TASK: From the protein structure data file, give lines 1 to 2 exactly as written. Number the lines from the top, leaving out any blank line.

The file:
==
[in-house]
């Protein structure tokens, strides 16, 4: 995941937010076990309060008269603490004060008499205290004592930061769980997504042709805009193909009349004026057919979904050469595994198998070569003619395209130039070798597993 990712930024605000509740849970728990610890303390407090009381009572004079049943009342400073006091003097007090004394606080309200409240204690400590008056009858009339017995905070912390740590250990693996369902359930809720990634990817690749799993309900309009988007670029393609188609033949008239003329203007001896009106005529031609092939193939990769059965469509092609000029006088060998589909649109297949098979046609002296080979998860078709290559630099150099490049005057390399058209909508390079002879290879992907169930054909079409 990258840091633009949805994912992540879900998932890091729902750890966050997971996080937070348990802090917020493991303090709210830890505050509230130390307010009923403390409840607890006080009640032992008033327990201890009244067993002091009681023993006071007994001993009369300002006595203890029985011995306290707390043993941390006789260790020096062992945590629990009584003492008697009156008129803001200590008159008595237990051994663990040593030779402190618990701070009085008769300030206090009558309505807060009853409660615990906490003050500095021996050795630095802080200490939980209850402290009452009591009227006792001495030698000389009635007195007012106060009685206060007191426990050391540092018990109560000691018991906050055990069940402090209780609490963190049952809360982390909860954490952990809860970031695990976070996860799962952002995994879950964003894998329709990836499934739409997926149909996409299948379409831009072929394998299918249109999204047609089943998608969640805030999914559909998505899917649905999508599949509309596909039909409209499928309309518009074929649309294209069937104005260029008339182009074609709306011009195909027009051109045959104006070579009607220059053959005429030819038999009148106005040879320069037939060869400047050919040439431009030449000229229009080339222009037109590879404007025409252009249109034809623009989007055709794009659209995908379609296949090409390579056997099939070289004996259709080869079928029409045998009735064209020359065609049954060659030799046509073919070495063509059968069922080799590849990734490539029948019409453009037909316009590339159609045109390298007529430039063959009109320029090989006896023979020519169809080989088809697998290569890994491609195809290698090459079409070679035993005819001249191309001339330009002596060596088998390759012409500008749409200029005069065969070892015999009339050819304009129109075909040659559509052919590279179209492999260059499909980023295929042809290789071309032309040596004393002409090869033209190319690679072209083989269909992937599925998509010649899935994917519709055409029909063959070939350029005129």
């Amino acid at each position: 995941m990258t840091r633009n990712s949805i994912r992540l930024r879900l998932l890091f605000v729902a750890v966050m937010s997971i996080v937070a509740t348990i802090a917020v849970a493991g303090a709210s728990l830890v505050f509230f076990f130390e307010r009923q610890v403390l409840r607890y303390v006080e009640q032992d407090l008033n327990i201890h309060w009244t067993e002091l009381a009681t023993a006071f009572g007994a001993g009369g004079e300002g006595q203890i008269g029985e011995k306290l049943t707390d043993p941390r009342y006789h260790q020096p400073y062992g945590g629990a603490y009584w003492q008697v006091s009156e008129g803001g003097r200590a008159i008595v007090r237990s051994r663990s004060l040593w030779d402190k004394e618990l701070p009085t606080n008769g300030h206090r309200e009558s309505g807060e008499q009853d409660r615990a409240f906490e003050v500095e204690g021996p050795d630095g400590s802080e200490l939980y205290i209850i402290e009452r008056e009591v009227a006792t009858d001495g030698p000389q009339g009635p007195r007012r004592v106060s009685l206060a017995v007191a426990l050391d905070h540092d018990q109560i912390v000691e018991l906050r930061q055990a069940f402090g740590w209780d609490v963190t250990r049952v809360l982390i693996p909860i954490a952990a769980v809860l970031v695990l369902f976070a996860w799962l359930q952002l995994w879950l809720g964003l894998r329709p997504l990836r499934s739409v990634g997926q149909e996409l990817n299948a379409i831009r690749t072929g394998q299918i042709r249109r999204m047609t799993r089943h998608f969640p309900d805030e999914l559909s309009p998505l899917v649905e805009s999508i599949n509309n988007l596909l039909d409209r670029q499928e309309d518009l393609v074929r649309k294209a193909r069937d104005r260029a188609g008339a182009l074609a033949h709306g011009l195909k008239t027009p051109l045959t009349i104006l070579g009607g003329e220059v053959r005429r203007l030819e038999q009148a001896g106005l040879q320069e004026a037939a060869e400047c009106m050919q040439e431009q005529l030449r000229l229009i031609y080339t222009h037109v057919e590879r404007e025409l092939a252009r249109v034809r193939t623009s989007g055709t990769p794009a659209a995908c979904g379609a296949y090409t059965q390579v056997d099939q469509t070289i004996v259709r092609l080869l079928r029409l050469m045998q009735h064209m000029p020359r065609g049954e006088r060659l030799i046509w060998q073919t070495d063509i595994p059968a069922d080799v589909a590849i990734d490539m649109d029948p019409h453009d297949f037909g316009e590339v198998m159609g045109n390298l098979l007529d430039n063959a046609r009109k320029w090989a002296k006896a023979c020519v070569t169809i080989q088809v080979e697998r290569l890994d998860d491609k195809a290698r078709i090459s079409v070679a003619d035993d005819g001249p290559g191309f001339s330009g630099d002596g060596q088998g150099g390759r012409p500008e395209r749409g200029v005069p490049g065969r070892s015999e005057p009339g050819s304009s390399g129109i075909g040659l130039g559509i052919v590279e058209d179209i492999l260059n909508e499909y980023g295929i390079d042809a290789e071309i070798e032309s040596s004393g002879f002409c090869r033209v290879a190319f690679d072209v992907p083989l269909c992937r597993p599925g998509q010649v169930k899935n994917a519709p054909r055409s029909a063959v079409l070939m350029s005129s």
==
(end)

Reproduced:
[in-house]
């Protein structure tokens, strides 16, 4: 995941937010076990309060008269603490004060008499205290004592930061769980997504042709805009193909009349004026057919979904050469595994198998070569003619395209130039070798597993 990712930024605000509740849970728990610890303390407090009381009572004079049943009342400073006091003097007090004394606080309200409240204690400590008056009858009339017995905070912390740590250990693996369902359930809720990634990817690749799993309900309009988007670029393609188609033949008239003329203007001896009106005529031609092939193939990769059965469509092609000029006088060998589909649109297949098979046609002296080979998860078709290559630099150099490049005057390399058209909508390079002879290879992907169930054909079409 990258840091633009949805994912992540879900998932890091729902750890966050997971996080937070348990802090917020493991303090709210830890505050509230130390307010009923403390409840607890006080009640032992008033327990201890009244067993002091009681023993006071007994001993009369300002006595203890029985011995306290707390043993941390006789260790020096062992945590629990009584003492008697009156008129803001200590008159008595237990051994663990040593030779402190618990701070009085008769300030206090009558309505807060009853409660615990906490003050500095021996050795630095802080200490939980209850402290009452009591009227006792001495030698000389009635007195007012106060009685206060007191426990050391540092018990109560000691018991906050055990069940402090209780609490963190049952809360982390909860954490952990809860970031695990976070996860799962952002995994879950964003894998329709990836499934739409997926149909996409299948379409831009072929394998299918249109999204047609089943998608969640805030999914559909998505899917649905999508599949509309596909039909409209499928309309518009074929649309294209069937104005260029008339182009074609709306011009195909027009051109045959104006070579009607220059053959005429030819038999009148106005040879320069037939060869400047050919040439431009030449000229229009080339222009037109590879404007025409252009249109034809623009989007055709794009659209995908379609296949090409390579056997099939070289004996259709080869079928029409045998009735064209020359065609049954060659030799046509073919070495063509059968069922080799590849990734490539029948019409453009037909316009590339159609045109390298007529430039063959009109320029090989006896023979020519169809080989088809697998290569890994491609195809290698090459079409070679035993005819001249191309001339330009002596060596088998390759012409500008749409200029005069065969070892015999009339050819304009129109075909040659559509052919590279179209492999260059499909980023295929042809290789071309032309040596004393002409090869033209190319690679072209083989269909992937599925998509010649899935994917519709055409029909063959070939350029005129």